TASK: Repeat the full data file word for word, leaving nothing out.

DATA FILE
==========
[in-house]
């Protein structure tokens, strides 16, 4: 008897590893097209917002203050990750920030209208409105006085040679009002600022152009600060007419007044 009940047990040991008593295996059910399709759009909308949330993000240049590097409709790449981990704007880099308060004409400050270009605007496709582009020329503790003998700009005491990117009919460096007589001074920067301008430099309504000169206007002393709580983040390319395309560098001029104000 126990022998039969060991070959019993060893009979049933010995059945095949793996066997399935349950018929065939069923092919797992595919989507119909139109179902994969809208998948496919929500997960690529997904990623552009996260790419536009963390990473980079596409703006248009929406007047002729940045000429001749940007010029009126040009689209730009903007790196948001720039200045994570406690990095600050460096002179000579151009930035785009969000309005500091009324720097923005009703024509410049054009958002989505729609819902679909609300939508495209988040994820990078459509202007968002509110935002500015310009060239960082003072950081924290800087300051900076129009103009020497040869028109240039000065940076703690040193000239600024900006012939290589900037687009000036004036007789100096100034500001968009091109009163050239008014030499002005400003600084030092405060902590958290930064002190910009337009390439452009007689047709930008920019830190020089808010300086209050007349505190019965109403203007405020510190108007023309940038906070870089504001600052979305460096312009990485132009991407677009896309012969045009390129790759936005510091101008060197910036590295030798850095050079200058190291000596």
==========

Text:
[in-house]
């Protein structure tokens, strides 16, 4: 008897590893097209917002203050990750920030209208409105006085040679009002600022152009600060007419007044 009940047990040991008593295996059910399709759009909308949330993000240049590097409709790449981990704007880099308060004409400050270009605007496709582009020329503790003998700009005491990117009919460096007589001074920067301008430099309504000169206007002393709580983040390319395309560098001029104000 126990022998039969060991070959019993060893009979049933010995059945095949793996066997399935349950018929065939069923092919797992595919989507119909139109179902994969809208998948496919929500997960690529997904990623552009996260790419536009963390990473980079596409703006248009929406007047002729940045000429001749940007010029009126040009689209730009903007790196948001720039200045994570406690990095600050460096002179000579151009930035785009969000309005500091009324720097923005009703024509410049054009958002989505729609819902679909609300939508495209988040994820990078459509202007968002509110935002500015310009060239960082003072950081924290800087300051900076129009103009020497040869028109240039000065940076703690040193000239600024900006012939290589900037687009000036004036007789100096100034500001968009091109009163050239008014030499002005400003600084030092405060902590958290930064002190910009337009390439452009007689047709930008920019830190020089808010300086209050007349505190019965109403203007405020510190108007023309940038906070870089504001600052979305460096312009990485132009991407677009896309012969045009390129790759936005510091101008060197910036590295030798850095050079200058190291000596």